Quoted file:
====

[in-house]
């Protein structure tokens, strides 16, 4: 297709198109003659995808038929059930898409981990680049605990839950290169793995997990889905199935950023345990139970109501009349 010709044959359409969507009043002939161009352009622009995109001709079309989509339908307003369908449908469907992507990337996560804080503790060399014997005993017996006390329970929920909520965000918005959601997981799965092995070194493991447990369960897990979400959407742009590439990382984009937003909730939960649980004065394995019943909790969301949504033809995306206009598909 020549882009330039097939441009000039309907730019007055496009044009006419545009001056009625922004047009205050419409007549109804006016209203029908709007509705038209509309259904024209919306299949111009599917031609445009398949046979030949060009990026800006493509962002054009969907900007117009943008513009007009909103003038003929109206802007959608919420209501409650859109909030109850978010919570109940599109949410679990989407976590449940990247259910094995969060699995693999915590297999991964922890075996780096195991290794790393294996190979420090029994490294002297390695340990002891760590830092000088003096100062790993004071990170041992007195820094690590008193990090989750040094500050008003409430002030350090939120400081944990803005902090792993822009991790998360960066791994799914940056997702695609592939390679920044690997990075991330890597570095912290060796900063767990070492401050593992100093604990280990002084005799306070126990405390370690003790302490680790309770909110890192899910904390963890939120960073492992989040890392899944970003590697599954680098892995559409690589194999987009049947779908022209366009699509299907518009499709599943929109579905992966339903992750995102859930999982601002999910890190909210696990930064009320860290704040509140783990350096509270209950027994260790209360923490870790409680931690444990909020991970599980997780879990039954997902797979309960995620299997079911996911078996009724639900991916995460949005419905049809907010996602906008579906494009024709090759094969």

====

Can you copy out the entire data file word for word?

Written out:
[in-house]
């Protein structure tokens, strides 16, 4: 297709198109003659995808038929059930898409981990680049605990839950290169793995997990889905199935950023345990139970109501009349 010709044959359409969507009043002939161009352009622009995109001709079309989509339908307003369908449908469907992507990337996560804080503790060399014997005993017996006390329970929920909520965000918005959601997981799965092995070194493991447990369960897990979400959407742009590439990382984009937003909730939960649980004065394995019943909790969301949504033809995306206009598909 020549882009330039097939441009000039309907730019007055496009044009006419545009001056009625922004047009205050419409007549109804006016209203029908709007509705038209509309259904024209919306299949111009599917031609445009398949046979030949060009990026800006493509962002054009969907900007117009943008513009007009909103003038003929109206802007959608919420209501409650859109909030109850978010919570109940599109949410679990989407976590449940990247259910094995969060699995693999915590297999991964922890075996780096195991290794790393294996190979420090029994490294002297390695340990002891760590830092000088003096100062790993004071990170041992007195820094690590008193990090989750040094500050008003409430002030350090939120400081944990803005902090792993822009991790998360960066791994799914940056997702695609592939390679920044690997990075991330890597570095912290060796900063767990070492401050593992100093604990280990002084005799306070126990405390370690003790302490680790309770909110890192899910904390963890939120960073492992989040890392899944970003590697599954680098892995559409690589194999987009049947779908022209366009699509299907518009499709599943929109579905992966339903992750995102859930999982601002999910890190909210696990930064009320860290704040509140783990350096509270209950027994260790209360923490870790409680931690444990909020991970599980997780879990039954997902797979309960995620299997079911996911078996009724639900991916995460949005419905049809907010996602906008579906494009024709090759094969």